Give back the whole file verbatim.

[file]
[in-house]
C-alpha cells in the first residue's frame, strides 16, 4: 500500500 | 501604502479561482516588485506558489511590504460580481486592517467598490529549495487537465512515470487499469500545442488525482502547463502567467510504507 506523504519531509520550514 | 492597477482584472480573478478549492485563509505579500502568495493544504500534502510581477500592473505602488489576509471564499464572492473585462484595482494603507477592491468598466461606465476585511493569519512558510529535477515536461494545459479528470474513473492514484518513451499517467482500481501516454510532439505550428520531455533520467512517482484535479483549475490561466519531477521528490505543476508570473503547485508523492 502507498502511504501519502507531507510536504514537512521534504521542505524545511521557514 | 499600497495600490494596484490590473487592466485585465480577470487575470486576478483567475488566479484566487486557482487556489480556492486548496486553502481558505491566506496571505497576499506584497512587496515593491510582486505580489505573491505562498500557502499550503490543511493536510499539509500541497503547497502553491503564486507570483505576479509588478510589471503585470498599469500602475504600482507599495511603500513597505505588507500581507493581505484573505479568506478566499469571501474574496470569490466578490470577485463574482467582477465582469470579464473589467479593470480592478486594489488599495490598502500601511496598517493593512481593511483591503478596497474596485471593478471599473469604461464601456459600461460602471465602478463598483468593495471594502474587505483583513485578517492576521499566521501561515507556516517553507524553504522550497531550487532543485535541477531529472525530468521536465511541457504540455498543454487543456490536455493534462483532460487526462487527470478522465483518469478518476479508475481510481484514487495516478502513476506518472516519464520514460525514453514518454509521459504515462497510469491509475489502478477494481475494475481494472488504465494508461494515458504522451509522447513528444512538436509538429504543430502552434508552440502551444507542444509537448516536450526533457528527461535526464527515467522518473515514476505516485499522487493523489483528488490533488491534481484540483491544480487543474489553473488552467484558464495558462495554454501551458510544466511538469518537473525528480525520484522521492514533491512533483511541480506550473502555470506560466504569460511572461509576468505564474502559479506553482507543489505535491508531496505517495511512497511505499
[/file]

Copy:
[in-house]
C-alpha cells in the first residue's frame, strides 16, 4: 500500500 | 501604502479561482516588485506558489511590504460580481486592517467598490529549495487537465512515470487499469500545442488525482502547463502567467510504507 506523504519531509520550514 | 492597477482584472480573478478549492485563509505579500502568495493544504500534502510581477500592473505602488489576509471564499464572492473585462484595482494603507477592491468598466461606465476585511493569519512558510529535477515536461494545459479528470474513473492514484518513451499517467482500481501516454510532439505550428520531455533520467512517482484535479483549475490561466519531477521528490505543476508570473503547485508523492 502507498502511504501519502507531507510536504514537512521534504521542505524545511521557514 | 499600497495600490494596484490590473487592466485585465480577470487575470486576478483567475488566479484566487486557482487556489480556492486548496486553502481558505491566506496571505497576499506584497512587496515593491510582486505580489505573491505562498500557502499550503490543511493536510499539509500541497503547497502553491503564486507570483505576479509588478510589471503585470498599469500602475504600482507599495511603500513597505505588507500581507493581505484573505479568506478566499469571501474574496470569490466578490470577485463574482467582477465582469470579464473589467479593470480592478486594489488599495490598502500601511496598517493593512481593511483591503478596497474596485471593478471599473469604461464601456459600461460602471465602478463598483468593495471594502474587505483583513485578517492576521499566521501561515507556516517553507524553504522550497531550487532543485535541477531529472525530468521536465511541457504540455498543454487543456490536455493534462483532460487526462487527470478522465483518469478518476479508475481510481484514487495516478502513476506518472516519464520514460525514453514518454509521459504515462497510469491509475489502478477494481475494475481494472488504465494508461494515458504522451509522447513528444512538436509538429504543430502552434508552440502551444507542444509537448516536450526533457528527461535526464527515467522518473515514476505516485499522487493523489483528488490533488491534481484540483491544480487543474489553473488552467484558464495558462495554454501551458510544466511538469518537473525528480525520484522521492514533491512533483511541480506550473502555470506560466504569460511572461509576468505564474502559479506553482507543489505535491508531496505517495511512497511505499